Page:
The other resolution, a mere rebuke of the President's callous disregard of congressional council, was offered by John Boehner. This resolution was a banal attempt to oppose Obama without offering a bold and categorical rejection of the entire Libyan folly. 87 Republicans, mainly conservatives, supported Kucinich's robust resolution. Yesterday, the Wall Street Journal excoriated these conservative by tainting them with the epithet, "Dennis Kucinich Republicans".
Today, in our series of must read articles, Jed Babbin offered a sagacious rebuttal of the WSJ critque, arguing that Boehner's alternative resolution was vapid political theater, and the 87 Republican dissenters are on the right side of history:
Kucinich's resolution would have forced Obama to withdraw U.S. forces from the Libya operation unless he received congressional authorization. Speaker Boehner's competing resolution merely chastised the president for not providing a compelling rationale for the Libya war and demanded that Obama answer questions on the commitment of forces and what they cost.
Kucinich's resolution failed but 87 Republicans voted for it, including Gohmert and dozens of Republican freshmen. Boehner's timid resolution passed.
In a floor speech, Gohmert said he preferred to do on Libya what the Democrats did in 1974: to cut off funding for the war. In a masterful understatement he said, "Unfortunately we have a president who cared more about what the Arab League and the UN thought than he did his own elected Congress…. We know from the rules of the House the president wouldn't lie, but he sure is misrepresenting things."...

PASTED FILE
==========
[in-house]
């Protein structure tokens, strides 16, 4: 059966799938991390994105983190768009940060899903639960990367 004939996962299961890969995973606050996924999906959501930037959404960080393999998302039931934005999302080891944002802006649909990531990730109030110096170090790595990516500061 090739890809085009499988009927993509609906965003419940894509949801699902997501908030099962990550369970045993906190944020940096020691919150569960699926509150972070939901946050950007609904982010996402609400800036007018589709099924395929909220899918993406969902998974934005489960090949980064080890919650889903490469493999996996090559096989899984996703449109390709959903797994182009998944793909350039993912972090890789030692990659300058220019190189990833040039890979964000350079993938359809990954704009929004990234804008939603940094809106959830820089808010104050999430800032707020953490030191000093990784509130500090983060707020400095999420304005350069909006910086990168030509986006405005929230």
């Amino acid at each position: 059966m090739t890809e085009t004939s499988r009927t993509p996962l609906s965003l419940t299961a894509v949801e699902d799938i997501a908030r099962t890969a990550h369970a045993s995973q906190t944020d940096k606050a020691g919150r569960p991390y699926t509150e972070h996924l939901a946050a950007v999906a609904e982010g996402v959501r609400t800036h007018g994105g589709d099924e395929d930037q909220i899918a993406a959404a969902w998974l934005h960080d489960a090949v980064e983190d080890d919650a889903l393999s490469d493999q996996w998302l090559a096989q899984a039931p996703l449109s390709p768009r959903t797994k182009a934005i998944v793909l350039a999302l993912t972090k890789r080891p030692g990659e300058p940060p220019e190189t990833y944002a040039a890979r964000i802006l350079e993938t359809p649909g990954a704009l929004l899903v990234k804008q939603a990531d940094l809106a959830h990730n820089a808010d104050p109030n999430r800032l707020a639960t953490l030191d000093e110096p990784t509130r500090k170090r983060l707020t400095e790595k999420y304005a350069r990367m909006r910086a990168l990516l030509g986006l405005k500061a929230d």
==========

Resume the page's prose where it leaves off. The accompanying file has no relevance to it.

Republicans have to wake up and take on Obama's policy on the war terrorist nations wage against us. Boehner's Oliver resolution on Libya is precisely the wrong approach. It would be better for Republicans, and for the nation, if they took Obama on directly and tried to do what Gohmert prefers: set a date beyond which funding for the Libya operation will end. And make that date somewhere between July 4th and Labor Day.